The effect of elevated temperature on Barley yellow dwarf virus-PAV in wheat Academic Article uri icon

abstract

  • Barley yellow dwarf virus-PAV (BYDV-PAV) is associated with yellow dwarf disease, one of the most economically important diseases of cereals worldwide. In this study, the impact of current and future predicted temperatures for the Wimmera wheat growing district in Victoria, Australia on the titre of BYDV-PAV in wheat was investigated. Ten-day old wheat (Triticum aestivum, cv. Yitpi) seedlings were inoculated with BYDV-PAV and grown at ambient (5.0-16.1°C, night-day) or elevated (10.0-21.1°C, night-day) temperature treatments, simulating the current Wimmera average and future daily temperature cycles, respectively, during the wheat-growing season. Whole above-ground plant samples were collected from each temperature treatment at 0 (day of inoculation), 3, 6, 9, 12, 15, 18, 21 and 24 days after inoculation and the titre of BYDV-PAV was measured in each sample using a specific one-step multiplex normalised reverse transcription quantitative PCR (RT-qPCR) assay. Physical measurements, including plant height, dry weight and tiller number, were also taken at each sampling point. The titre of BYDV-PAV was significantly greater in plants grown in the elevated temperature treatment than in plants grown in the ambient treatment on days 6, 9 and 12. Plants grown at elevated temperature were significantly bigger and symptoms associated with BYDV-PAV were visible earlier than in plants grown at ambient temperature. These results may have important implications for the epidemiology of yellow dwarf disease under future climates in Australia.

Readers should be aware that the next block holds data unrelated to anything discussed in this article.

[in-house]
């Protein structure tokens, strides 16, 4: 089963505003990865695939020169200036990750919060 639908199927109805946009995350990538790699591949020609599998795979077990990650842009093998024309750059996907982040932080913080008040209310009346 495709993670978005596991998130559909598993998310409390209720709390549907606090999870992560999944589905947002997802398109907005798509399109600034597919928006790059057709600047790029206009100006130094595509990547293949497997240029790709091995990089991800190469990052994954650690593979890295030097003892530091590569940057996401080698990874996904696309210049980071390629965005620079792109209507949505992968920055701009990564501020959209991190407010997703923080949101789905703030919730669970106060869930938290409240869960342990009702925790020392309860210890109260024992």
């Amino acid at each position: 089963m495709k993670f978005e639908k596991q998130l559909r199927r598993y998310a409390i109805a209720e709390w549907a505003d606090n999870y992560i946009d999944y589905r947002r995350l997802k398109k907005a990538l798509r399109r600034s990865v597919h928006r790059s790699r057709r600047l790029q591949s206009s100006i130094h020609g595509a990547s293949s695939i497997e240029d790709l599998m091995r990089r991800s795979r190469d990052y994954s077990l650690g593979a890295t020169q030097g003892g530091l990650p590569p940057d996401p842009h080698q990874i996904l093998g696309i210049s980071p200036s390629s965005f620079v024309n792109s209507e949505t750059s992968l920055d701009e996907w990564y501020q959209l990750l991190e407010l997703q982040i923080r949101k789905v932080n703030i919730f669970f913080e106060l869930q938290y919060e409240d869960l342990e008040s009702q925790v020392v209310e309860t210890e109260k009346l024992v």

authors

  • Nancarrow, Narelle
  • Constable, Fiona E
  • Finlay, Kyla J
  • Freeman, Angela J
  • Rodoni, Brendan C
  • Trebicki, Piotr
  • Vassiliadis, Simone
  • Yen, Alan L
  • Luck, Jo E

publication date

  • June 2014